**Figure**

**8**

**.**

**Predicted minimum setting time of the slag cement at predicted optimum concentration of gypsum addition**

Confirmation of the minimum and optimum values of ɤ and α respectively was carried out by substituting an assumed range of values of the concentration of gypsum addition α = 8, 10, 12 and 15%. Figure 8 strongly shows that addition of gypsum below or above the optimum value 6.4847% would give untargeted and obscured result. This is because gypsum addition below the optimum value only lowers the cement setting time and above this optimum, cement setting time increases at the expense of quality transfer to other productions. For example, increase in the cement setting time might hamper some mechanical properties of concrete made with the cement. This is so because prolonged setting of the concrete could be negatively affect by natural constraints like rain fall which drops after periodic increase in the atmospheric relative humidity.

### 5. Conclusion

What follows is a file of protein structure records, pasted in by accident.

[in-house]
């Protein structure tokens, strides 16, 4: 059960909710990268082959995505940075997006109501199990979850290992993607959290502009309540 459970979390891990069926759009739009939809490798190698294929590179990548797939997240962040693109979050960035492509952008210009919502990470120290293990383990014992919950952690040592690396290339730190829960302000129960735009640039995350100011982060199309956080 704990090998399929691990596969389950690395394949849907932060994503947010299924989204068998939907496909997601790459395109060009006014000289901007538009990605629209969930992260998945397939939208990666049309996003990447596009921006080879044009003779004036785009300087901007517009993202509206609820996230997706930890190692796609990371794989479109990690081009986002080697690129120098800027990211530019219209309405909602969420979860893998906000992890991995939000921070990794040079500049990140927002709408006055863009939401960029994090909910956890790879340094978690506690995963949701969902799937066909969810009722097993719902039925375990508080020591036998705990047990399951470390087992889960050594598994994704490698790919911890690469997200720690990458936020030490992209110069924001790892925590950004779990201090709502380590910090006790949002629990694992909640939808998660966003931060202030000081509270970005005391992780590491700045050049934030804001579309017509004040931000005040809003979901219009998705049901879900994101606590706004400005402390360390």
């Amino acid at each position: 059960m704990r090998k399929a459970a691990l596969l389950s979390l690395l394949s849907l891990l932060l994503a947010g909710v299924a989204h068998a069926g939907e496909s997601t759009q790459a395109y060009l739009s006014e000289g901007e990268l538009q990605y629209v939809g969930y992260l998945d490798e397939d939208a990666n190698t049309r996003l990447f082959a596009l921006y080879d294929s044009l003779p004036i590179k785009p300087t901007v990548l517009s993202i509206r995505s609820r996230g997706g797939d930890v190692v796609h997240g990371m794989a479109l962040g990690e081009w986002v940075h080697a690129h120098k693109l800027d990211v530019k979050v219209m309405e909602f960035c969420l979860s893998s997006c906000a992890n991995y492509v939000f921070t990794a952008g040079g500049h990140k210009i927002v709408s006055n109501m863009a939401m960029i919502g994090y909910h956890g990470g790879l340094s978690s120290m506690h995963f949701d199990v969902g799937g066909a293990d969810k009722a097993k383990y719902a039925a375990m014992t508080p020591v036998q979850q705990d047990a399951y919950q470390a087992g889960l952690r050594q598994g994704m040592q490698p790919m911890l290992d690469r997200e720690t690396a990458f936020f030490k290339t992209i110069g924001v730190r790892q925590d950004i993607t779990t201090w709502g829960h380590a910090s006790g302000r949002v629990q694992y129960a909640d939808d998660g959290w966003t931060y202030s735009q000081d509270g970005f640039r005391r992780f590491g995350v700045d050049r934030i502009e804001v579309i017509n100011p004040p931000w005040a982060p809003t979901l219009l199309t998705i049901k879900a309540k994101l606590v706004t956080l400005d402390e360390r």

An empirical evaluation of slag cement minimum setting time (SCMST) was successfully carried out through optimization of gypsum addition to foundry slag in the course of the cement production. A model was derived and used as a tool for predictive analysis of the cement setting time based on gypsum input. The model aided optimization of gypsum addition indicated a minimum setting time of 14.1054 minutes at an optimum gypsum input concentration of 6.4847%. Beyond 6.4847% gypsum addition, the slag cement setting time increased drastically; a situation typifying immiscibility and lack of homogeneity between the cement slurry and the extra gypsum addition. This is because increased gypsum addition (above a specified quantity) is unlikely to forms a coherent mass with a specified and fixed liquid volume, resulting to delayed and differential setting. The slag cement setting time per unit gypsum addition are as obtained from experiment and derived model are 4.75 and 4.996 mins./% respectively. Statistical analysis of the experimental and derived model-predicted results for each value of the gypsum input concentration considered shows standard errors of 1.8974_{ }and 1.5485% respectively. Deviational analysis indicates 10.46% as the maximum deviation of the model-predicted slag cement setting time from the corresponding experimental value. The validity of the model was rooted on the expression 0.0226 ɤ + 0.2101 α = 0.0162 α^{2} + 1 where both sides of the expression are correspondingly approximately equal. The validity of the derived model-predicted results also was ascertained using SPSS 17.0. The results indicate check variance = 0.001, standard deviation = 0, and model operational confidence of 95.0% at a significant level: 0.05.